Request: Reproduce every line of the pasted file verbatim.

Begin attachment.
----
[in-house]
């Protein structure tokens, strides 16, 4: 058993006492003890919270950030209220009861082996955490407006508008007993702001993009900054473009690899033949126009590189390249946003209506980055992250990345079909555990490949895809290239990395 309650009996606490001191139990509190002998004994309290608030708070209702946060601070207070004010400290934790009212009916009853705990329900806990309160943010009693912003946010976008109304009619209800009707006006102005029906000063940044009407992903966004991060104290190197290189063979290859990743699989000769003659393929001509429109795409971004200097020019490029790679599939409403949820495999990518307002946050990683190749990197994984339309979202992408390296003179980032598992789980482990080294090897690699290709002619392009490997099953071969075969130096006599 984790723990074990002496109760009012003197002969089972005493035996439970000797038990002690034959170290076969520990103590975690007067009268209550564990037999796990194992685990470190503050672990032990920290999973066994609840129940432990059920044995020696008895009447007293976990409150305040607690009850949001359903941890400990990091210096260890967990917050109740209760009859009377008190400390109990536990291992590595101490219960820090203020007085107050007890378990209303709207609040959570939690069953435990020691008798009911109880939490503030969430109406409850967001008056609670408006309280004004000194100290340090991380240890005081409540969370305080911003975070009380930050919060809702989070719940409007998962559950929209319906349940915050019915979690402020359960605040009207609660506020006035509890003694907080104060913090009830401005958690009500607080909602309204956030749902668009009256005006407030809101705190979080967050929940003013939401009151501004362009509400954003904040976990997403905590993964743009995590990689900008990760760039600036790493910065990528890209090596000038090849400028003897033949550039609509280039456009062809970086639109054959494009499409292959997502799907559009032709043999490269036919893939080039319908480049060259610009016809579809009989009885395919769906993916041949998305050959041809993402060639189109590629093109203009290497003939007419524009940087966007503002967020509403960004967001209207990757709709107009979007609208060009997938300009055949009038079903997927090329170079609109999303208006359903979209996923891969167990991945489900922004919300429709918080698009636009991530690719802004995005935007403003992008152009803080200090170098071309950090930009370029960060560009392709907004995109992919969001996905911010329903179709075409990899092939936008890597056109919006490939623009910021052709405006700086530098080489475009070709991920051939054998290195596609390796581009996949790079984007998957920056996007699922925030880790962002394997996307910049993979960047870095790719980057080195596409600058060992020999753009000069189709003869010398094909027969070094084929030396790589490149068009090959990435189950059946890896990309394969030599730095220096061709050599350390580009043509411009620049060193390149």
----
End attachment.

[in-house]
């Protein structure tokens, strides 16, 4: 058993006492003890919270950030209220009861082996955490407006508008007993702001993009900054473009690899033949126009590189390249946003209506980055992250990345079909555990490949895809290239990395 309650009996606490001191139990509190002998004994309290608030708070209702946060601070207070004010400290934790009212009916009853705990329900806990309160943010009693912003946010976008109304009619209800009707006006102005029906000063940044009407992903966004991060104290190197290189063979290859990743699989000769003659393929001509429109795409971004200097020019490029790679599939409403949820495999990518307002946050990683190749990197994984339309979202992408390296003179980032598992789980482990080294090897690699290709002619392009490997099953071969075969130096006599 984790723990074990002496109760009012003197002969089972005493035996439970000797038990002690034959170290076969520990103590975690007067009268209550564990037999796990194992685990470190503050672990032990920290999973066994609840129940432990059920044995020696008895009447007293976990409150305040607690009850949001359903941890400990990091210096260890967990917050109740209760009859009377008190400390109990536990291992590595101490219960820090203020007085107050007890378990209303709207609040959570939690069953435990020691008798009911109880939490503030969430109406409850967001008056609670408006309280004004000194100290340090991380240890005081409540969370305080911003975070009380930050919060809702989070719940409007998962559950929209319906349940915050019915979690402020359960605040009207609660506020006035509890003694907080104060913090009830401005958690009500607080909602309204956030749902668009009256005006407030809101705190979080967050929940003013939401009151501004362009509400954003904040976990997403905590993964743009995590990689900008990760760039600036790493910065990528890209090596000038090849400028003897033949550039609509280039456009062809970086639109054959494009499409292959997502799907559009032709043999490269036919893939080039319908480049060259610009016809579809009989009885395919769906993916041949998305050959041809993402060639189109590629093109203009290497003939007419524009940087966007503002967020509403960004967001209207990757709709107009979007609208060009997938300009055949009038079903997927090329170079609109999303208006359903979209996923891969167990991945489900922004919300429709918080698009636009991530690719802004995005935007403003992008152009803080200090170098071309950090930009370029960060560009392709907004995109992919969001996905911010329903179709075409990899092939936008890597056109919006490939623009910021052709405006700086530098080489475009070709991920051939054998290195596609390796581009996949790079984007998957920056996007699922925030880790962002394997996307910049993979960047870095790719980057080195596409600058060992020999753009000069189709003869010398094909027969070094084929030396790589490149068009090959990435189950059946890896990309394969030599730095220096061709050599350390580009043509411009620049060193390149």